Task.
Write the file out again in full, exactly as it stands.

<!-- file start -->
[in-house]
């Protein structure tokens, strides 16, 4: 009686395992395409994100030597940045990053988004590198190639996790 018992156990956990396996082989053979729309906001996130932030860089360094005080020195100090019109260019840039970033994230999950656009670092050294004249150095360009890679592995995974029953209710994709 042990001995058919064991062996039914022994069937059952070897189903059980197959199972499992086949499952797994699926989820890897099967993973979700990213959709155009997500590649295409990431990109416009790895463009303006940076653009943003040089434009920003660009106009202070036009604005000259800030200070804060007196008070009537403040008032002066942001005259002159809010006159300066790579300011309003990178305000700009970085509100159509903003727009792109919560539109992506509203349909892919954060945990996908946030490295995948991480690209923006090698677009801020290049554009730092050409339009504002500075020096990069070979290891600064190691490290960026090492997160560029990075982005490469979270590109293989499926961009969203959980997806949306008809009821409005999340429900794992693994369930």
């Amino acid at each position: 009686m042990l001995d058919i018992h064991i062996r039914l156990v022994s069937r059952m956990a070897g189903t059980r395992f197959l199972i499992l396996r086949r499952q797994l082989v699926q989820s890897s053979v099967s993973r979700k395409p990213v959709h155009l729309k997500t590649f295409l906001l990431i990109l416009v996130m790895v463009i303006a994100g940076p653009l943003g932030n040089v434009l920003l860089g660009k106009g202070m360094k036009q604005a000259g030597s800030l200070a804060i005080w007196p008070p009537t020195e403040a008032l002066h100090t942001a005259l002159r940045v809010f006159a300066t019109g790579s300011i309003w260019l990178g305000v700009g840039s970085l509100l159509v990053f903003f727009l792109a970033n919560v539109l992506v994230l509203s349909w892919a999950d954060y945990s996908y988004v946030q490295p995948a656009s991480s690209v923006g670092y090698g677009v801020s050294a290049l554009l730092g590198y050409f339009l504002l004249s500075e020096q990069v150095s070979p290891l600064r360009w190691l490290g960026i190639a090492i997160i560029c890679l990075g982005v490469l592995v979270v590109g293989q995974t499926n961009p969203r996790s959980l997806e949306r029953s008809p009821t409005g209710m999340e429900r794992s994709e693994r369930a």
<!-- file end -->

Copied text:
[in-house]
């Protein structure tokens, strides 16, 4: 009686395992395409994100030597940045990053988004590198190639996790 018992156990956990396996082989053979729309906001996130932030860089360094005080020195100090019109260019840039970033994230999950656009670092050294004249150095360009890679592995995974029953209710994709 042990001995058919064991062996039914022994069937059952070897189903059980197959199972499992086949499952797994699926989820890897099967993973979700990213959709155009997500590649295409990431990109416009790895463009303006940076653009943003040089434009920003660009106009202070036009604005000259800030200070804060007196008070009537403040008032002066942001005259002159809010006159300066790579300011309003990178305000700009970085509100159509903003727009792109919560539109992506509203349909892919954060945990996908946030490295995948991480690209923006090698677009801020290049554009730092050409339009504002500075020096990069070979290891600064190691490290960026090492997160560029990075982005490469979270590109293989499926961009969203959980997806949306008809009821409005999340429900794992693994369930």
């Amino acid at each position: 009686m042990l001995d058919i018992h064991i062996r039914l156990v022994s069937r059952m956990a070897g189903t059980r395992f197959l199972i499992l396996r086949r499952q797994l082989v699926q989820s890897s053979v099967s993973r979700k395409p990213v959709h155009l729309k997500t590649f295409l906001l990431i990109l416009v996130m790895v463009i303006a994100g940076p653009l943003g932030n040089v434009l920003l860089g660009k106009g202070m360094k036009q604005a000259g030597s800030l200070a804060i005080w007196p008070p009537t020195e403040a008032l002066h100090t942001a005259l002159r940045v809010f006159a300066t019109g790579s300011i309003w260019l990178g305000v700009g840039s970085l509100l159509v990053f903003f727009l792109a970033n919560v539109l992506v994230l509203s349909w892919a999950d954060y945990s996908y988004v946030q490295p995948a656009s991480s690209v923006g670092y090698g677009v801020s050294a290049l554009l730092g590198y050409f339009l504002l004249s500075e020096q990069v150095s070979p290891l600064r360009w190691l490290g960026i190639a090492i997160i560029c890679l990075g982005v490469l592995v979270v590109g293989q995974t499926n961009p969203r996790s959980l997806e949306r029953s008809p009821t409005g209710m999340e429900r794992s994709e693994r369930a």